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19990330: Technology strikes again.

>From: "Michael Trapasso" <address@hidden>
>Organization: Western Kentucky University
>Keywords: 199903261750.KAA00325 OS/2 to Unix transition


>     Once again the technological world advances ... which means I lose 
>     information! :)
>     Of course I'm refering to the loss of the McIDAS OS-2 capability 
>     planned for this July.  I can't begin to tell you how excited I am to 
>     write another NSF Grant Proposal! :)
>     Keeping in mind that we are a relatively small operation here at WKU, 
>     what system would you recommend we upgrade to.  Or at least what are 
>     my options?

If you want to keep running Unidata software, you will have to move to
some flavor of Unix.  The cheapest option is to run a version that
we support on PC's - either Red Hat Linux, or Solaris for Intel.  You
should check with your computer people to see which operating system
(if either) they support.  For a system to ingest and display data, you will
need a minimum of a 300 MHz system with at least 128 MB of memory and a 
large (9 GB or larger) hard drive.  For a display system only, you could 
get away with 64 Mb of memory and a smaller hard drive, but more memory 
is better.  Make sure the components you get are compatible with the
operating system.  Once you decide on an operating system, you can
check the maker's web pages for compatible hardware.

As for the Unidata software you want to use, you have a couple of
options.  First, to receive data, you would need to install the LDM
software which would provide you with access to a data feed (like
you have in McIDAS-OS2 now).  As for display software, you could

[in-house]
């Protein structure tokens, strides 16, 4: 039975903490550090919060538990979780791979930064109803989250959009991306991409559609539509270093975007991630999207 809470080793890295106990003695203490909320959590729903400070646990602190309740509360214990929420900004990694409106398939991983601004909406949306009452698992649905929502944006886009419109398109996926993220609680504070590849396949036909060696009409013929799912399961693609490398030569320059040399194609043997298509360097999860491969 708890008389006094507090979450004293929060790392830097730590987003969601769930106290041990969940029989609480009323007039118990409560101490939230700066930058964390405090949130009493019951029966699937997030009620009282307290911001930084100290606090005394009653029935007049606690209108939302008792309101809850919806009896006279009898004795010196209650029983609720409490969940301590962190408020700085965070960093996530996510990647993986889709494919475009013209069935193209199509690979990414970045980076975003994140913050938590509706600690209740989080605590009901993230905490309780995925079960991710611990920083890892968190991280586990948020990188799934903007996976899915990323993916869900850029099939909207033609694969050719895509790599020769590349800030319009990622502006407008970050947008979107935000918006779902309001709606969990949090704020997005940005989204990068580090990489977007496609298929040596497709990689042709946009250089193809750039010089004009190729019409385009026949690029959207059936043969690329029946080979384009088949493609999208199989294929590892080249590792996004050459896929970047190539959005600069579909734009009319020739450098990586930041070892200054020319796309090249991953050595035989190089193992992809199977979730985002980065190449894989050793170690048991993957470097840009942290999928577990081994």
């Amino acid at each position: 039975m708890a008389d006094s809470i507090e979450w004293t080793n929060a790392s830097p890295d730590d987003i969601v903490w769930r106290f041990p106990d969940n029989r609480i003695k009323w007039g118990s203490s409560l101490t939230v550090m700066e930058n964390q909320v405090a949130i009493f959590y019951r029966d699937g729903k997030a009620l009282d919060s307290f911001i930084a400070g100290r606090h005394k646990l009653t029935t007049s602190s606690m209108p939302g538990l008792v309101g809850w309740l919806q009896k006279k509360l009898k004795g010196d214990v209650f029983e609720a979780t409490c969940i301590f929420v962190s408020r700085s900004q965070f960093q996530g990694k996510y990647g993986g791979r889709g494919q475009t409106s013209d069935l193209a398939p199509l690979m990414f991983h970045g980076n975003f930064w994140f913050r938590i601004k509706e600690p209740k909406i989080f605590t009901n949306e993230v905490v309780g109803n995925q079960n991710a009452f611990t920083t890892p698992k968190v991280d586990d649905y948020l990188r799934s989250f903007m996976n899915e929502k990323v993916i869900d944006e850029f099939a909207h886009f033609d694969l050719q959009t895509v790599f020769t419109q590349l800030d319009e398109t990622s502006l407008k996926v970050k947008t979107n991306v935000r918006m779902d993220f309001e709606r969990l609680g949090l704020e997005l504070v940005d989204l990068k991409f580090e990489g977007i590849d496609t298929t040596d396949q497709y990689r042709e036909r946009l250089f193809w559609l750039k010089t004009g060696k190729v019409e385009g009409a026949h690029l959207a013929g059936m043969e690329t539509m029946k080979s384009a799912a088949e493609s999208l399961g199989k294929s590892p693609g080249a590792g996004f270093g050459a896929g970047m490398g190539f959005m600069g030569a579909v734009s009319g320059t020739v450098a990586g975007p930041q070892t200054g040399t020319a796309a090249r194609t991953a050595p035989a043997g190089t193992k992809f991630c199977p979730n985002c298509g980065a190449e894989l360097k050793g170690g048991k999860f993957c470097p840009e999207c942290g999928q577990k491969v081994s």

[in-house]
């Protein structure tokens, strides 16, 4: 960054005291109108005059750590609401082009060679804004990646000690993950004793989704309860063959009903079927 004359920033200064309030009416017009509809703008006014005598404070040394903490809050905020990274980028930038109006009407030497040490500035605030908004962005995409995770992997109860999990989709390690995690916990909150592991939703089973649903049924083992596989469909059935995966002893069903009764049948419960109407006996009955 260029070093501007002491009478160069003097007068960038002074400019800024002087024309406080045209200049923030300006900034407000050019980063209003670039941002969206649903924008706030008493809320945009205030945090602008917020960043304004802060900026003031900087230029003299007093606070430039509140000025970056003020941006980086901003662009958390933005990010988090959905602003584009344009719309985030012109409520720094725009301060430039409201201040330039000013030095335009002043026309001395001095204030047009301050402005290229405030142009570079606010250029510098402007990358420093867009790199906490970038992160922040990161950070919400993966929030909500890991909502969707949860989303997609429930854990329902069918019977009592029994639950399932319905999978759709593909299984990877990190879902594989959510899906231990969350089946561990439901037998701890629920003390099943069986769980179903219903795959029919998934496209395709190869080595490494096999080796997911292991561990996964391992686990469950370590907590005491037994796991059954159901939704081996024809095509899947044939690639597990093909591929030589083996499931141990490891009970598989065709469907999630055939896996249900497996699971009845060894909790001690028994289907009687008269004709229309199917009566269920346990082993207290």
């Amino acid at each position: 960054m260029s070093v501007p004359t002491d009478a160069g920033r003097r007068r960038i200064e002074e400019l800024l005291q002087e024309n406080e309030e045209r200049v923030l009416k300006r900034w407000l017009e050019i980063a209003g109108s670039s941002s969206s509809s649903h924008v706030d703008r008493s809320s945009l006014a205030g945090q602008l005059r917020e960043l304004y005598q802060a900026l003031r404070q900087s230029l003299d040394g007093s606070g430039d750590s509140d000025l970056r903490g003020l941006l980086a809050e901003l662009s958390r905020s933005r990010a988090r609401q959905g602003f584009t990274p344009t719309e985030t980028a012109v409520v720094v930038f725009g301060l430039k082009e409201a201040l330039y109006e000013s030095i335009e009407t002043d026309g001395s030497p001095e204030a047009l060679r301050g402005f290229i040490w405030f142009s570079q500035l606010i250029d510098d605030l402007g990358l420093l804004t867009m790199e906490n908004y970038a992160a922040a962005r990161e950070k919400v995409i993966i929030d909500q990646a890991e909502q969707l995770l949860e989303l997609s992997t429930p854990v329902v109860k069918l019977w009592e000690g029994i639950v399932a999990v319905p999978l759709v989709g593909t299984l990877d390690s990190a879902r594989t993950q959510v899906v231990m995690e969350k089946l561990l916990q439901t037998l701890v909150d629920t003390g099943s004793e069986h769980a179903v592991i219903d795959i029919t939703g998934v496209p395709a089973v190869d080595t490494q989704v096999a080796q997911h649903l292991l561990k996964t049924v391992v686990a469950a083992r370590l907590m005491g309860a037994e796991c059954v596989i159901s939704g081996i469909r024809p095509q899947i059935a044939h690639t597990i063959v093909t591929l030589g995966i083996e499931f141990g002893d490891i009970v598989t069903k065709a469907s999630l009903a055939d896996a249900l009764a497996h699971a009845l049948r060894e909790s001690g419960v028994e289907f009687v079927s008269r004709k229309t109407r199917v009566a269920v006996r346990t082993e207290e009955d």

use McIDAS-X (the Unix version of McIDAS) which has an interface which
is very similar to McIDAS-OS2.  That would require the shortest learning
curve.  Tom is working on a Graphical User Interface (GUI) to make
accessing and displaying data easier than using the command line or
the F-Key menu.  Your other option is use GEMPAK/NAWIPS which provides
several GUI's (NWX, GARP) that many smaller schools have found very
useful for quick access and display of data.  There would be a bit
of a learning curve because it is new software, but the interfaces
are pretty intuitive and easy to figure out quickly.

If you decide to go to McIDAS-X, one thing to note is that McIDAS
is implementing a distributed access system called the Abstract
Data Distribution System (ADDE).  This allows you to connect to
remote servers for your data instead of having to ingest it yourself.
There are several Unidata McIDAS sites that are running ADDE servers
and you might be able to have one of them serve up data to you instead
of running the LDM and ingesting it yourself.  The main drawback to
this route now is that the GUI and F-Key menu available in McIDAS 7.5
are not completely using ADDE commands yet.  However, that is high
on Tom's list of enhancements and the 7.6 version due out this summer
will probably mostly use ADDE.  Many of the options in the McIDAS-OS2
7.5 F-Key menu use ADDE commands now.

>     I'll discuss this upgrade with our computer support people, and then 
>     I'll follow up by asking for recommendations for specific components, 
>     and exactly what I need to request from NSF.

Find out what they support and if you have any questions on machine
specs, let us know.

It might also be useful to find out how much of McIDAS you use so
we could get a better feel for what might suit your needs.  Do you
use it every day/semester in class?  Do the students use it?
What particular functions do you use?

As said before, if you have any more questions about this transition, let
us know.

Don Murray

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